New York, NY -- New York has the highest population density of any major city in the United States, with over 27,000 people per square mile. To support this many people, the city and surrounding suburbs are filled with millions of homes, schools, offices, and industrial complexes.
In many of these buildings, air ducts play a pivotal role in keeping people comfortable and productive. This critical component of a building’s HVAC system allows for ventilation and a path for warm or cool air to provide a healthy indoor environment. However, if the ducts become dirty and contaminated they may not operate efficiently and could create indoor air quality (IAQ) concerns. This could increase energy costs and lead to respiratory issues and complaints.
To help prevent air duct contamination, the U.S. Environmental Protection Agency (EPA) provides the following tips:
- Use the highest efficiency air filter recommended by the manufacturer of the heating and cooling system.
- Change filters regularly.
- If filters become clogged, change them more frequently.
- Be sure there are no missing filters and that air cannot bypass filters through gaps around the filter holder.
- When having the heating and cooling system maintained or checked for other reasons, be sure to ask the service provider to clean cooling coils and drain pans.
- During construction or renovation work that produce dust indoors, seal off supply and return registers, and do not operate the heating and cooling system until after cleaning up the dust.
- If the heating system includes in-duct humidification equipment, be sure to operate and maintain the humidifier strictly as recommended by the manufacturer.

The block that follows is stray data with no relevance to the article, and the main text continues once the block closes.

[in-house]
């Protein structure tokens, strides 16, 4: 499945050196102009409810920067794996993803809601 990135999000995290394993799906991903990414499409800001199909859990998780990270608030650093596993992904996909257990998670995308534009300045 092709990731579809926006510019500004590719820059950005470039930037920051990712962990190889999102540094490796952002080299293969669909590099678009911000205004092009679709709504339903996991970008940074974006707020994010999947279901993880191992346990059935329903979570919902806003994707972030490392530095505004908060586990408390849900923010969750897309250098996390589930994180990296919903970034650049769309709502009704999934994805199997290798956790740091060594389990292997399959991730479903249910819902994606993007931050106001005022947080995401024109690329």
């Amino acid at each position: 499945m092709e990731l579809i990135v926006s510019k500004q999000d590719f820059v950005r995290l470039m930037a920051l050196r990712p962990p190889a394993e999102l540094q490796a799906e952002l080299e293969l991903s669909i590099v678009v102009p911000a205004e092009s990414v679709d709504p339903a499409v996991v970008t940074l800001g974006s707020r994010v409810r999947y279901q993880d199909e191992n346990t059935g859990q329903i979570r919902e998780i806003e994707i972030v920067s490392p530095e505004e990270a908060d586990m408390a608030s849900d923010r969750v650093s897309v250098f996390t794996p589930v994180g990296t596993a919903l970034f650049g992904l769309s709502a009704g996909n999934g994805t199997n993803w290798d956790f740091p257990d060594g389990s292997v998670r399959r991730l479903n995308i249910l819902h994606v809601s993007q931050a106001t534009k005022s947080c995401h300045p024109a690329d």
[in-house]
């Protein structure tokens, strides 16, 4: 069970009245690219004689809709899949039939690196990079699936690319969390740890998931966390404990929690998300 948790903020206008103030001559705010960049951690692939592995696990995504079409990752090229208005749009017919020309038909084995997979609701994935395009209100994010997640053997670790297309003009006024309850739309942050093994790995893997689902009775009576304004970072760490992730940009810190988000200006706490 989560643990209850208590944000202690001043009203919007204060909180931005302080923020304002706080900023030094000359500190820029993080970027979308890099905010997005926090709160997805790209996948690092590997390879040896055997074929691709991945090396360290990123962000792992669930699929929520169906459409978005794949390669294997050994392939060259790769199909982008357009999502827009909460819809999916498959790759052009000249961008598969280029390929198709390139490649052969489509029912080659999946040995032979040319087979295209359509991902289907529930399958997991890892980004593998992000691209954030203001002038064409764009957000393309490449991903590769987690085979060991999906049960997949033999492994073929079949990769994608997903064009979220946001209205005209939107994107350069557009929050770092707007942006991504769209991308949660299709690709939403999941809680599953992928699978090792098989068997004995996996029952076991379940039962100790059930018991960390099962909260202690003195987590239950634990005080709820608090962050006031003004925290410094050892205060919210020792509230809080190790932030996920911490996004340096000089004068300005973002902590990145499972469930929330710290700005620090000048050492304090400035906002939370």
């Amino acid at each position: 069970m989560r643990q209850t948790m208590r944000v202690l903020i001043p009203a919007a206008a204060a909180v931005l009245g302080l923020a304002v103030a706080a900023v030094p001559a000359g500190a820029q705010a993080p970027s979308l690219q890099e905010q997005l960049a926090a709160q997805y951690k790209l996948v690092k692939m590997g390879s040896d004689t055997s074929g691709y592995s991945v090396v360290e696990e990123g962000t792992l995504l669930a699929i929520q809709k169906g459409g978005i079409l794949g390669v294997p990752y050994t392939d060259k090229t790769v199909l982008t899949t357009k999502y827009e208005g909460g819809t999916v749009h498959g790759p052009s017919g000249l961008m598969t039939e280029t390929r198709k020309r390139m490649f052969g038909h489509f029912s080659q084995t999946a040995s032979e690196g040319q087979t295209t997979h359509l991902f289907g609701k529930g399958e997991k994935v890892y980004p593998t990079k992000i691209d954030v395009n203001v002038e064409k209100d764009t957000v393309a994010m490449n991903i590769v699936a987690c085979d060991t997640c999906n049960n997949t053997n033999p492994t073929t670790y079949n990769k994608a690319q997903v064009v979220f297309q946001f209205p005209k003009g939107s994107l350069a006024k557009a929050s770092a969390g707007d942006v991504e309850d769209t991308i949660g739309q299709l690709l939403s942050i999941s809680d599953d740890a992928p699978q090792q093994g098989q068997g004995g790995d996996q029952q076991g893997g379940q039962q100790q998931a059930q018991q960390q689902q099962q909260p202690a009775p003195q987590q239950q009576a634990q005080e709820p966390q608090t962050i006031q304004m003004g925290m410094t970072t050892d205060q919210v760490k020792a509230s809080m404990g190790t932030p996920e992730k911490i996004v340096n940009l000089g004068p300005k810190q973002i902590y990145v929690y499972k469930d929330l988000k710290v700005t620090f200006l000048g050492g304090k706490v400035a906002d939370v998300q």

To prevent ducts from becoming wet and supporting microbial growth, the EPA recommends:
- Promptly and properly repair any leaks or water damage.
- Pay particular attention to cooling coils, which are designed to remove water from the air and can be a major source of moisture contamination of the system that can lead to mold growth. Make sure the condensate pan drains properly.
- Make sure ducts are properly sealed and insulated in all non-air-conditioned spaces.
- If replacing an air conditioning system, be sure that the unit is the proper size and that all ducts are sealed at the joints.
“Dust and filth can accumulate, and microbial growth can occur in a building’s air duct system if it was not properly designed and maintained,” said Michael Berrevoets, President, VOETS, LLC. “Air ducts can even spread airborne contaminants and gases from one part of a building into another. At VOETS, we investigate indoor air quality issues in all types of buildings across New York that involve issues associated with air duct contamination, poor ventilation, and other HVAC associated issues. Our ventilation experts have extensive experience and access to the most advanced air monitoring and testing equipment to resolve these types of issues to help ensure everyone has access to healthy indoor air quality.”
VOETS also recently sponsored a video with tips to prevent air duct contamination that can be seen at: https://youtu.be/w9om_GZXJL0